A member of the Knox County Board of Education has drafted a proposal to have the school system’s relationship with law enforcement be redefined through a fully public process.
Daniel Watson, District 3, is asking that Knox County Schools review its Memorandum of Agreement with the Knoxville Police Department and Knox County Sheriff’s Office, both of which provide Student Resource Officers (SROs) for deployment on campuses.
Evetty Satterfield, who represents District 1, is co-sponsoring the resolution.
School security issues have come under intense scrutiny since 17-year-old Anthony Thompson was shot and killed during a confrontation with four KPD officers in a restroom at Austin-East Magnet High School on April 12. Thompson was carrying a pistol that was fired while he struggled with the officers, who were there to take him into custody for assaulting his estranged girlfriend on campus a few hours previously. After Thompson’s gun fired, one of the KPD a officers drew his gun and opened fire, killing Thompson and wounding the school’s SRO.
Numerous protests and rallies have taken place since the shooting. The TBI and District Attorney General Charme Allen have cleared the officers of criminal wrongdoing in connection with the shooting, much to the chagrin of police critics who are demanding the officers face criminal charges.
Thompson was the fifth Austin-East student to die this semester from gun violence. Although his shooting was the first to take place on school property or to involve the police, the relationship between the community and KPD had already been strained both by a failure to solve all the other killings and by more aggressive tactics that were adopted on- and off-campus.
Watson said he’s been digging into school security and safety issues since joining the Board last year and was surprised by what he’s learned.
For one thing, he hadn’t realized how large the armed security force in the county’s school was: 105 security officers directly employed by the school system, plus the Student Resource Officers provided by the Knox County Sheriff’s Office (26) and the Knoxville Police Department (14).
Watson also said he learned the Memorandum of Agreement that defines the relationship between the school system and law enforcement agencies wasn’t developed with input from the community and has been heavily influenced by the many school shootings that have occurred on campuses across the nation.
Knox County Schools first partnered with KPD and KCSO in 1999. The relationship was in response to Eric Harris and Dylan Klebold entering Columbine High School and murdering 12 students and one teacher in Colorado on April 20, 1999, according to Watson’s resolution.
In response to Adam Lanza entering Sandy Hook Elementary School and murdering 20 students and 6 teachers in Newtown, Connecticut, the school system expanded its own security division to include at least one trained, armed and uniformed officer in every K-12 school.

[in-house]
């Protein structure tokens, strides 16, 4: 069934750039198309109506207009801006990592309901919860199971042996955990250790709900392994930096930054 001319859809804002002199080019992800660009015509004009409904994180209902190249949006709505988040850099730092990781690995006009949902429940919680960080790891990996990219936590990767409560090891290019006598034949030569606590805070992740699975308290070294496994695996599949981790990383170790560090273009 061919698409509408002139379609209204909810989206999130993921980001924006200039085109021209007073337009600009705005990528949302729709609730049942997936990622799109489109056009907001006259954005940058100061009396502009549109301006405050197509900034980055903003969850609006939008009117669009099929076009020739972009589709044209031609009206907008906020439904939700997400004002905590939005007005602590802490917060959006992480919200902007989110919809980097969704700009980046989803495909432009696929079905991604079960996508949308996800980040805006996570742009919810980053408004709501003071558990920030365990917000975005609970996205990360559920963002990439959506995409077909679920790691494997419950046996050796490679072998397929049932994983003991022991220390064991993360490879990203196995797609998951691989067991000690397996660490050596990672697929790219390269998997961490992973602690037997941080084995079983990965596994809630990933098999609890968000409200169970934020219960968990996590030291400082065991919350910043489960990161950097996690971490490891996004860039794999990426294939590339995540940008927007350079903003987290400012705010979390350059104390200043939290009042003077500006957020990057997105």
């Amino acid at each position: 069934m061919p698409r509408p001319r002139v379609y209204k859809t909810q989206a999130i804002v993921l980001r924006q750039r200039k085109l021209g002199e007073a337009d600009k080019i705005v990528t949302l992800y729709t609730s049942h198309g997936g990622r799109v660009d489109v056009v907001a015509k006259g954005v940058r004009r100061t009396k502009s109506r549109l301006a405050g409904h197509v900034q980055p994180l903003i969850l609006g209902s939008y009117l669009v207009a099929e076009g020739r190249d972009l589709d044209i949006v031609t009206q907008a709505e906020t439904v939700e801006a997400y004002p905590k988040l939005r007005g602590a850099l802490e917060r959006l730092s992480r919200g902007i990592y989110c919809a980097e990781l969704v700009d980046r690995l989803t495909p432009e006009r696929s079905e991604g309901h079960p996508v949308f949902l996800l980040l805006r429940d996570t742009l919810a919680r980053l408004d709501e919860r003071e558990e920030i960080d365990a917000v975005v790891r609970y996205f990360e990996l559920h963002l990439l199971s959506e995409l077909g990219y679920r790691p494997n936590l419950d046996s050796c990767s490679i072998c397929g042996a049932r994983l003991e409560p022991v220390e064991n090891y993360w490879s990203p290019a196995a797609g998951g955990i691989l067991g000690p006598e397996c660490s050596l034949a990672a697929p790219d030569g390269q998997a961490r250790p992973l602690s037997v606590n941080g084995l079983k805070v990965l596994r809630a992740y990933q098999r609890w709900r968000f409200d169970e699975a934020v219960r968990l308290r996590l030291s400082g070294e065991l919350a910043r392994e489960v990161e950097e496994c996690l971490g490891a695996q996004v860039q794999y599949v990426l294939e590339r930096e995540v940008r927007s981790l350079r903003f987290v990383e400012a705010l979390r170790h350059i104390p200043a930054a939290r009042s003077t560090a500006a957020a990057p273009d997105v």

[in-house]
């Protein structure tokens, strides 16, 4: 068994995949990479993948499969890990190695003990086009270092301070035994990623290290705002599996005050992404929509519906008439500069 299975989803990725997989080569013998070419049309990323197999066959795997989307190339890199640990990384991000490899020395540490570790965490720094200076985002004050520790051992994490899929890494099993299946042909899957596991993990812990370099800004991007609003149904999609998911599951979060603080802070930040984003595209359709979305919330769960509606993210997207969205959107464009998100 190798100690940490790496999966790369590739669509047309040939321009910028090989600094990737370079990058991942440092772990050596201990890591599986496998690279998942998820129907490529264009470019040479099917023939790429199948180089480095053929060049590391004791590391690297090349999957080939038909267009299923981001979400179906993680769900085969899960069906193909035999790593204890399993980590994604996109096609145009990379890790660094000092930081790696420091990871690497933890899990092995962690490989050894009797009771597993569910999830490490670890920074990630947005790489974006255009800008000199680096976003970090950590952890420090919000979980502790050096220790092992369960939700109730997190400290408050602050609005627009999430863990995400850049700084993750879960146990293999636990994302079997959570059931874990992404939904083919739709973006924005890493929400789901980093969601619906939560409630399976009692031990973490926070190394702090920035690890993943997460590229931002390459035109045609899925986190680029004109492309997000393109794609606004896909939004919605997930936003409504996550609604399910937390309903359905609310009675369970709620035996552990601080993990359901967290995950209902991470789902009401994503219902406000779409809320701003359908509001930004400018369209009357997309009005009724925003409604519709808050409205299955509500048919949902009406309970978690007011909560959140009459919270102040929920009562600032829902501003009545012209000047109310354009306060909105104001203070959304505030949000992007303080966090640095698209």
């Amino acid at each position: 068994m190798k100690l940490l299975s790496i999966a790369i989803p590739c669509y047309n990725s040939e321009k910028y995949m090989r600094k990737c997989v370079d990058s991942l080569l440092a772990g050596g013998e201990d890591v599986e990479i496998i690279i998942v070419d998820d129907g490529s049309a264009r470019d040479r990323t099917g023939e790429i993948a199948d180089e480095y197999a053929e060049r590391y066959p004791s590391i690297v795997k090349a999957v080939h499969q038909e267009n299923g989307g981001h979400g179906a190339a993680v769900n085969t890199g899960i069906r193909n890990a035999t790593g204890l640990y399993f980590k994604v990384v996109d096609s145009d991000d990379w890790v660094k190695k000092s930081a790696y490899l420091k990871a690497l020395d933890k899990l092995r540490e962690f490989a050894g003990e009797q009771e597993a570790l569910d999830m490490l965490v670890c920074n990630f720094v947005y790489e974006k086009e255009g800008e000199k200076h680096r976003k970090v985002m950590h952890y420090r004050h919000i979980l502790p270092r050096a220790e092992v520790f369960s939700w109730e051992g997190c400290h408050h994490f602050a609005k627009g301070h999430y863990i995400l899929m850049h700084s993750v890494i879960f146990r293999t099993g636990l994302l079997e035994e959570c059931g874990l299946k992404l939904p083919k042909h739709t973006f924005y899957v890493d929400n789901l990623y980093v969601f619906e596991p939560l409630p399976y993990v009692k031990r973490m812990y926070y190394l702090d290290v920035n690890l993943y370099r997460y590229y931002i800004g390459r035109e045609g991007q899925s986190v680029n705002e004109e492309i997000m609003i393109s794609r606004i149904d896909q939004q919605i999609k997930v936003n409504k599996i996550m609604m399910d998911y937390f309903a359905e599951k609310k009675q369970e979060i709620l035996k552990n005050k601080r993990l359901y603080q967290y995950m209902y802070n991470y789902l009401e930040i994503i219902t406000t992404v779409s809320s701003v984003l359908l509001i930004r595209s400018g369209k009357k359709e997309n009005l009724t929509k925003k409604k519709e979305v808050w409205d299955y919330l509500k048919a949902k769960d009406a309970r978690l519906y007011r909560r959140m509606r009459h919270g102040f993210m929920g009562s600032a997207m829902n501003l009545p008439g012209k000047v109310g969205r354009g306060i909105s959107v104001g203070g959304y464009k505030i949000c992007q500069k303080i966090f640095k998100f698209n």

“What I’ve learned is it’s never been a publicly informed process. It was last renewed in 2019 and there was no student representation, no parent representation,” he said. “The community needs to have a voice at the table, to bring their voices and their ideas to the table and not to just be told how things are going to be done.”
Watson said he’s not trying to change any specific part of the agreement between the schools and law enforcement. “It’s not for me to say all the things that need to change. This is to say, ‘Let’s be transparent, let’s see what comes out of it.’ I think whatever we come up will be better than what we have now, because that’s what happens anytime we have the community involved,” he said.
The timing of the proposal wasn’t triggered by this year’s series of fatal shootings that have killed five students at Austin-East Magnet High School, Watson said, but it’s hoped that the ensuing outrage will motivate people to get involved in the process.
The timing was, however, influenced by the pending departure of the school system’s longtime security chief, Gus Paidousis, he said. Paidousis has exerted tremendous influence on how security in the schools is handled and presumably his successor will want to have some say in the agreement.
The resolution recognizes the historically compounded trauma that students of color have experienced in the United States and the trauma which can be experienced by special education students, immigrant students and students with disabilities when engaging with law enforcement officers.
When contacted by email for comment on the resolution, Satterfield replied: “I am sure we’ll have a healthy discussion on Wednesday.”
School system officials didn’t respond to a request for comment on the resolution.
The School Board will discuss the proposed resolution at its work session Wednesday at the City-County Building and is expected to vote on the measure at its May 12 session at the Andrew Johnson Building.
CORRECTION: This story originally stated that Gus Paidousis has been “the first and only” chief of security for the Knox County school system. This is incorrect. He took over the position from Steve Griffin in 2013 (Griffin, in turn, had followed Raz Scruggs). We apologize for the error, and we thank Knox County Schools spokesperson Carly Harrington for providing us with the correct information.
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Published on May 4, 2021